|Photo by Joseph Marzullo/WENN|
Snape snipes again in Seminar, a paper-cut of a comedy from Theresa Rebeck, which had a starry opening-night Nov. 20 at the John Golden Theatre.
He's called Leonard this time out, but a more sinister mentor hasn't come this way since Severus Snape ruled the roost at Hogwarts, creating all sorts of CGI conflicts for Harry Potter and the gang. Cinching this association is the fact that both roles are the nefarious work of Alan Rickman, who is as poisonously imperious and professorial as they come. Here, instead of young bibbidi-bobbidi-boo Brits, his target group is a post-college quartet of novice novelists who subject themselves and their prose to the withering heights of his criticism. Constructive, it ain't.
Rickman didn't squirm a bit when these parallel lives were pointed out to him after the show at the Gotham party. Indeed, he rather embraced the idea. "Both of them," he said, waving his "eureka" finger in the air, "turn out to be great truth-tellers."
"I love all the scenes," he insisted, declining to name a particular favorite (even those with golden arias on the art of writing for him to articulate — beautifully). "One gets put up against another so you can't kinda pick out one. They're all accumulative."
Leonard has not come to the teaching profession the old-fashioned Mr. Chips route but rather as a literary light almost extinguished by some sort of scandal, emerging from that with plenty of advice to offer aspiring writers — at $5,000 a head.
Weekly classes are conducted in a rambling, rent-stabilized apartment on the Upper West Side of one of the wannabe writers, Kate (Lily Rabe). Democratic devil that he is, Leonard goes into a quick "Hump the Hostess" game, leveling Kate first with his cruel criticism — sort of Simon Callow-style without the charm — then surveys the shivering remains of the class, sorting them out one at a time.
This could be a simple shooting-fish-in-a-barrel exercise, but Rebeck has armed the fish and allowed them to shoot back. What starts out as word play becomes a power play.
In her best, and first, Broadway role since Portia in The Merchant of Venice, Rabe finds that the quality of mercy is considerably strained here and retaliates accordingly, making her character count almost as much as Rickman — in some respects, more when she becomes the audience's point of view. "People have said that," Rabe related. "I think that's such a wonderful compliment. Whatever way into the play the audience finds is great. If it's through Kate, that is wonderful.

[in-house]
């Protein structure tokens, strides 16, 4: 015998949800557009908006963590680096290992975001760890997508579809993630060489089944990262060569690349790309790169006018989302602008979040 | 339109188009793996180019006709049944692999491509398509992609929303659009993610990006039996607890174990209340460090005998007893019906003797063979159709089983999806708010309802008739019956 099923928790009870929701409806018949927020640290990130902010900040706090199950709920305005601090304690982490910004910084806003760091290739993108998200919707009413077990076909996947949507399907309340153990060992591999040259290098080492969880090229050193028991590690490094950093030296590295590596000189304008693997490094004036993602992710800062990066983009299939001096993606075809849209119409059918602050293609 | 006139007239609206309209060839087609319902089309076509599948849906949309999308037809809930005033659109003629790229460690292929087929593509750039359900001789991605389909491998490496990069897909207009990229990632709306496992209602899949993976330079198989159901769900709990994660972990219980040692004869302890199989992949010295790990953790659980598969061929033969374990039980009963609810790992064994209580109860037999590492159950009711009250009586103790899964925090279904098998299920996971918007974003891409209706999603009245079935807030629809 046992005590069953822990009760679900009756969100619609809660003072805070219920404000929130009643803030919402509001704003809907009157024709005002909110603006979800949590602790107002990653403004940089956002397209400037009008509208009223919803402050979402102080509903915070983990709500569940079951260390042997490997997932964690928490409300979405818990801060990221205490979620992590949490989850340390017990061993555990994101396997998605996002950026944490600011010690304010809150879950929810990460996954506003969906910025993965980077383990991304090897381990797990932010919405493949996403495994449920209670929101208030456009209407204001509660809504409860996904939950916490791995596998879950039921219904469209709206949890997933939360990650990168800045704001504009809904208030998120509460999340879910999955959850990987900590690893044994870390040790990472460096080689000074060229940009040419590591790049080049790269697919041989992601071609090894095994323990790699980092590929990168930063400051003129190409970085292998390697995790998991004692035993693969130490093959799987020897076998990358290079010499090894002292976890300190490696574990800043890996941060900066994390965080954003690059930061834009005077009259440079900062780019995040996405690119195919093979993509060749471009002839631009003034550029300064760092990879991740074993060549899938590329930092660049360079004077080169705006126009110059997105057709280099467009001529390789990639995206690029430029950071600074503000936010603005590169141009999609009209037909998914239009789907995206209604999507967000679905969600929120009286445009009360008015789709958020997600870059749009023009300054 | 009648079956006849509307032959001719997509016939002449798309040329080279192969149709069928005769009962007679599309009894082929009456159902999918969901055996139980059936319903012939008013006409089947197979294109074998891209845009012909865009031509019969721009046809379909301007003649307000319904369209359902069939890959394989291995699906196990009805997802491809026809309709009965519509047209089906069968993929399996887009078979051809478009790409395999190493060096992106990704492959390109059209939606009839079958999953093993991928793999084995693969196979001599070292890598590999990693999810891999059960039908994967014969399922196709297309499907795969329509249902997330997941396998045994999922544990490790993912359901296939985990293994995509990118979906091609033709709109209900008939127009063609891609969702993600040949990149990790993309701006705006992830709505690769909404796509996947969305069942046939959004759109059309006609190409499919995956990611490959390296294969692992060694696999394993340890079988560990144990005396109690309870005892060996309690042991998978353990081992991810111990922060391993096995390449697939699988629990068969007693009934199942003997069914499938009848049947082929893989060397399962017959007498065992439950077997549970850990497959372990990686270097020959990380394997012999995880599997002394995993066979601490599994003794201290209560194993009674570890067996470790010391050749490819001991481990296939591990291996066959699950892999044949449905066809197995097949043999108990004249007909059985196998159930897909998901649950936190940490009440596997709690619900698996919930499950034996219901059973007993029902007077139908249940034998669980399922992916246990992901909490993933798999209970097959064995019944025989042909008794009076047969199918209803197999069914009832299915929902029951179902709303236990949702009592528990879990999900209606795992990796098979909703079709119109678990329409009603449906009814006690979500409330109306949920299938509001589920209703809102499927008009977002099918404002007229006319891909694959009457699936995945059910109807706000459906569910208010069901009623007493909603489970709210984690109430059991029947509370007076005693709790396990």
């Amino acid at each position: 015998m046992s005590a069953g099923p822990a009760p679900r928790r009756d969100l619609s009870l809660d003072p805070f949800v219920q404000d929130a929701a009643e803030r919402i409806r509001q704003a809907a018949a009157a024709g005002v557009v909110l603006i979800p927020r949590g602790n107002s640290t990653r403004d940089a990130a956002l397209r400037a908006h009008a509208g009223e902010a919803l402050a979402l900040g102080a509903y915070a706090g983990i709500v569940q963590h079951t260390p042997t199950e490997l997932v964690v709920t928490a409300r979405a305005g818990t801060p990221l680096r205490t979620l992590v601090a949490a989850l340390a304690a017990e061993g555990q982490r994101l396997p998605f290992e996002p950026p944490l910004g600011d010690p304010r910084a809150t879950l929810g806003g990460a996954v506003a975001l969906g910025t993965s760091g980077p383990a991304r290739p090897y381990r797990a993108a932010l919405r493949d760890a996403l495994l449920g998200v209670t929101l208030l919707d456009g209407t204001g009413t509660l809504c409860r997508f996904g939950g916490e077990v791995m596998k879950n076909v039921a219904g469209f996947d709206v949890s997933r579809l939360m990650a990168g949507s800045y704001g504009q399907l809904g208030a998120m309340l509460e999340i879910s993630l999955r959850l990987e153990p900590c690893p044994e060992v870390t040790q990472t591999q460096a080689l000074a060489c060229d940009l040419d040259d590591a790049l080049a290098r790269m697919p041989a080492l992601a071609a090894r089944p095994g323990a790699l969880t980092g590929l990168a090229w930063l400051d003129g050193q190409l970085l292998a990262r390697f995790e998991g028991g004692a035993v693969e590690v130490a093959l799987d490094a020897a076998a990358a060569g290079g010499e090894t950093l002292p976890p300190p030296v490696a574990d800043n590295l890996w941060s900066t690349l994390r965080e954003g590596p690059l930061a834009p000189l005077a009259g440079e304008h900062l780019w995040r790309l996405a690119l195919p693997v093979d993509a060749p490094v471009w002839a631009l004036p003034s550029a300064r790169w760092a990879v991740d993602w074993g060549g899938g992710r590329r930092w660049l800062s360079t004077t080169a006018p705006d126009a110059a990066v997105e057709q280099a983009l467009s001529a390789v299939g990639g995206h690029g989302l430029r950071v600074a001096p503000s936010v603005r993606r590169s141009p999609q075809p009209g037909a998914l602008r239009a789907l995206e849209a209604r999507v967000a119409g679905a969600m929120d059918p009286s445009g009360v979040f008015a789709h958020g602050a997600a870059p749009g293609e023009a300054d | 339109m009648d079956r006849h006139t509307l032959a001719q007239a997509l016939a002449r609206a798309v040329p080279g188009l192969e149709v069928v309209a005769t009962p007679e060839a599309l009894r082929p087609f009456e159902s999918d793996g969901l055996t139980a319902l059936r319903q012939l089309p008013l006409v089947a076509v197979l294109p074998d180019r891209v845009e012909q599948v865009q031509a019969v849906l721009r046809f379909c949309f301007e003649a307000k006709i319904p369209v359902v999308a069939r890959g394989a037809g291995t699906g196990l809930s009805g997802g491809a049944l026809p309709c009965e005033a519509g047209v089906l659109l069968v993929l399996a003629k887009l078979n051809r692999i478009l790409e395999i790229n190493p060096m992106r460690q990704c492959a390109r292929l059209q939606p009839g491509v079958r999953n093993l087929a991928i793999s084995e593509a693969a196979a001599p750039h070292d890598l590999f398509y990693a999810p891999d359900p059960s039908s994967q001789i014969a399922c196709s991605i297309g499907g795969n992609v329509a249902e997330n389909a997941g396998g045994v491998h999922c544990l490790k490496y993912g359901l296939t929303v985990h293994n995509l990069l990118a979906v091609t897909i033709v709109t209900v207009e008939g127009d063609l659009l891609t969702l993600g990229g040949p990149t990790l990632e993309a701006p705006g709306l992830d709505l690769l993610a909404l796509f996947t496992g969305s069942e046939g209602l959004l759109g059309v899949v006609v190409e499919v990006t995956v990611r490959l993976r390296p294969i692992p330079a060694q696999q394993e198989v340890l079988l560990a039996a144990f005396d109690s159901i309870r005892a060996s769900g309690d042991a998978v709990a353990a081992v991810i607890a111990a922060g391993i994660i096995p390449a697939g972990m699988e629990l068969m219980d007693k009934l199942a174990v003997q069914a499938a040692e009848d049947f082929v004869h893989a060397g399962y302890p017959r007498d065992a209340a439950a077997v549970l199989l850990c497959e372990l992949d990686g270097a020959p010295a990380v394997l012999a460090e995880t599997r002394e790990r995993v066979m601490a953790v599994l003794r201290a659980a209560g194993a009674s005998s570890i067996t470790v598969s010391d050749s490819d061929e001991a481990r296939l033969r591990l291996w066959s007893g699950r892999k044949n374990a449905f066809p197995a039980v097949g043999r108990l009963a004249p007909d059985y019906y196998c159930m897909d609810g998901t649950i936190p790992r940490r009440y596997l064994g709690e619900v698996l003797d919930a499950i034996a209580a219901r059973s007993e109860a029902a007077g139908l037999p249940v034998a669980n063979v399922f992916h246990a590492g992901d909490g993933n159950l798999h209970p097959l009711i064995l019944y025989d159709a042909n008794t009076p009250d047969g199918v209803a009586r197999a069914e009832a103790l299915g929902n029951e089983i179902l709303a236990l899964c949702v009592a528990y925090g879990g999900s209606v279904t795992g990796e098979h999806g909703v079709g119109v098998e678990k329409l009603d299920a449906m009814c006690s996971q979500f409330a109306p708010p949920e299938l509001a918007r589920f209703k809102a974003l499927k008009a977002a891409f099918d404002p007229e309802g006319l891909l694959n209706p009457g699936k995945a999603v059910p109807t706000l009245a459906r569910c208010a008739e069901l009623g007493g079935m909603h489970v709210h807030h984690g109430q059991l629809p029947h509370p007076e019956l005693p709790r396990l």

"I love the part. I'm loving her more and more every day. I'm having such a great time. It's just a real thrill to be on stage with these actors. They're very, very special."
Hamish Linklater, whose Martin may be the most gifted scribe in the room — and also unfortunately the most self-conscious — puts in some commendable head-butting with Leonard as well. "I like that Martin bites back at the gun that's shooting at him," Linklater admitted. "He's never asked for help. He's never shown his work. He's never made himself vulnerable in that way, which, as an artist, is really important to do at some point. For me…asking for help, and saying 'I don't know what to do,' is really a challenge. Yeah, I related to all of that."
Completing the class with twin loads of ambition are Douglas (Jerry O'Connell), a cocky preppy with sights set on The New Yorker, and Izzy (Hettienne Park), a sexpot craving a nice sound bite in New York magazine.
O'Connell, who made the press rounds with the Mrs. (Rebecca Romijn, Mystique of the "X-Men" movies), said he signed up for this because he always wanted to work on a Rebeck play and had auditioned for a few without any luck.
Douglas, he added, "is completely different from who I am as a person, so I'm really playing a character. I just knew I was going to have a lot of fun doing that. And I am. It's such an intimate job being an actor on Broadway because you're always with your cast — from rehearsal to performance, you're with each other all the time."
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